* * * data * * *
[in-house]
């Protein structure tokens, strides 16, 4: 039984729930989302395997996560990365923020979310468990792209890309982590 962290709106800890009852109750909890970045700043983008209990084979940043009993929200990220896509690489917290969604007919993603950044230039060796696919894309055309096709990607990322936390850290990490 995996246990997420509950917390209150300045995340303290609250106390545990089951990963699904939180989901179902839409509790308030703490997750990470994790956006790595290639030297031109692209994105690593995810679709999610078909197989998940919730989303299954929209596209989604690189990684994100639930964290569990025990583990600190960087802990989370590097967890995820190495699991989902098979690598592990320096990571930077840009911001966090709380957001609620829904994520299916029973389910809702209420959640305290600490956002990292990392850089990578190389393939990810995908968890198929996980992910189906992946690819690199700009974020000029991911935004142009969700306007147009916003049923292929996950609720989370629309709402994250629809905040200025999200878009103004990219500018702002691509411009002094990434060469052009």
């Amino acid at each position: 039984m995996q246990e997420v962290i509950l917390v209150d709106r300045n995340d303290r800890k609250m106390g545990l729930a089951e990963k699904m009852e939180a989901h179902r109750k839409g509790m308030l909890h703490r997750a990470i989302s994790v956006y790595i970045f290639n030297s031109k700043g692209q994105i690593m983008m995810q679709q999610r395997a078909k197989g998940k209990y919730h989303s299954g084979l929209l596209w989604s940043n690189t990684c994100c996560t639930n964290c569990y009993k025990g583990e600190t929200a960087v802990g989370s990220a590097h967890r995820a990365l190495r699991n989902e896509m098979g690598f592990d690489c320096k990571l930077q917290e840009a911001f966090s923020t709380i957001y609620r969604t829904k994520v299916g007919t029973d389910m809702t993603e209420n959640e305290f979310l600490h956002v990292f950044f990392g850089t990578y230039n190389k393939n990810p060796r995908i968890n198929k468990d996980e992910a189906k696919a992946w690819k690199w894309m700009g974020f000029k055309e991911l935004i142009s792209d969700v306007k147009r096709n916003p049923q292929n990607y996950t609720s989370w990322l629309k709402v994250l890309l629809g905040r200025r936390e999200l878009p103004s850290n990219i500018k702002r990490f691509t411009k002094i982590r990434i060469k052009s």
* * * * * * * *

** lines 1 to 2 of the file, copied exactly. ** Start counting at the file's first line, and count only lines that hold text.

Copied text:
[in-house]
């Protein structure tokens, strides 16, 4: 039984729930989302395997996560990365923020979310468990792209890309982590 962290709106800890009852109750909890970045700043983008209990084979940043009993929200990220896509690489917290969604007919993603950044230039060796696919894309055309096709990607990322936390850290990490 995996246990997420509950917390209150300045995340303290609250106390545990089951990963699904939180989901179902839409509790308030703490997750990470994790956006790595290639030297031109692209994105690593995810679709999610078909197989998940919730989303299954929209596209989604690189990684994100639930964290569990025990583990600190960087802990989370590097967890995820190495699991989902098979690598592990320096990571930077840009911001966090709380957001609620829904994520299916029973389910809702209420959640305290600490956002990292990392850089990578190389393939990810995908968890198929996980992910189906992946690819690199700009974020000029991911935004142009969700306007147009916003049923292929996950609720989370629309709402994250629809905040200025999200878009103004990219500018702002691509411009002094990434060469052009």